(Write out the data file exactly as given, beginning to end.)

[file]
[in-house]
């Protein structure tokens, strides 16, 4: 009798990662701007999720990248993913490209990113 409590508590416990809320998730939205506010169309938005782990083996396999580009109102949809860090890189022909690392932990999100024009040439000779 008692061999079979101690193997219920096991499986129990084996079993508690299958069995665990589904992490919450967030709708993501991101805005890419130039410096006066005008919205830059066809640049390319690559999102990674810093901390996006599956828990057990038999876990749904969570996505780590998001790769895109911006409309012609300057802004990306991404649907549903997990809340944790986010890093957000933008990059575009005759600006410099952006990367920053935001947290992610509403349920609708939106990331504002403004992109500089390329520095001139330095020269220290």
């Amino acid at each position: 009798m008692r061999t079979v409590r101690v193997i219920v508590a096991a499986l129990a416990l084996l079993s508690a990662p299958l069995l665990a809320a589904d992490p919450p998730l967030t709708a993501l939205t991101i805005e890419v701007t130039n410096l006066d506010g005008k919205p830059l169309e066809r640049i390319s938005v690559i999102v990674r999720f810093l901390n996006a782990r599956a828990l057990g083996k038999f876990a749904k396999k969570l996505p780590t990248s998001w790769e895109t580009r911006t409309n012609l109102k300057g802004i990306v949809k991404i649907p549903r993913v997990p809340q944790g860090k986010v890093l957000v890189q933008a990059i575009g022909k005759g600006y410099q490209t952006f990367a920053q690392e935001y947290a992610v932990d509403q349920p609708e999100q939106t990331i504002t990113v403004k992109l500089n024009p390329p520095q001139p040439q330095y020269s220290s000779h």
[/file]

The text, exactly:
[in-house]
């Protein structure tokens, strides 16, 4: 009798990662701007999720990248993913490209990113 409590508590416990809320998730939205506010169309938005782990083996396999580009109102949809860090890189022909690392932990999100024009040439000779 008692061999079979101690193997219920096991499986129990084996079993508690299958069995665990589904992490919450967030709708993501991101805005890419130039410096006066005008919205830059066809640049390319690559999102990674810093901390996006599956828990057990038999876990749904969570996505780590998001790769895109911006409309012609300057802004990306991404649907549903997990809340944790986010890093957000933008990059575009005759600006410099952006990367920053935001947290992610509403349920609708939106990331504002403004992109500089390329520095001139330095020269220290």
């Amino acid at each position: 009798m008692r061999t079979v409590r101690v193997i219920v508590a096991a499986l129990a416990l084996l079993s508690a990662p299958l069995l665990a809320a589904d992490p919450p998730l967030t709708a993501l939205t991101i805005e890419v701007t130039n410096l006066d506010g005008k919205p830059l169309e066809r640049i390319s938005v690559i999102v990674r999720f810093l901390n996006a782990r599956a828990l057990g083996k038999f876990a749904k396999k969570l996505p780590t990248s998001w790769e895109t580009r911006t409309n012609l109102k300057g802004i990306v949809k991404i649907p549903r993913v997990p809340q944790g860090k986010v890093l957000v890189q933008a990059i575009g022909k005759g600006y410099q490209t952006f990367a920053q690392e935001y947290a992610v932990d509403q349920p609708e999100q939106t990331i504002t990113v403004k992109l500089n024009p390329p520095q001139p040439q330095y020269s220290s000779h």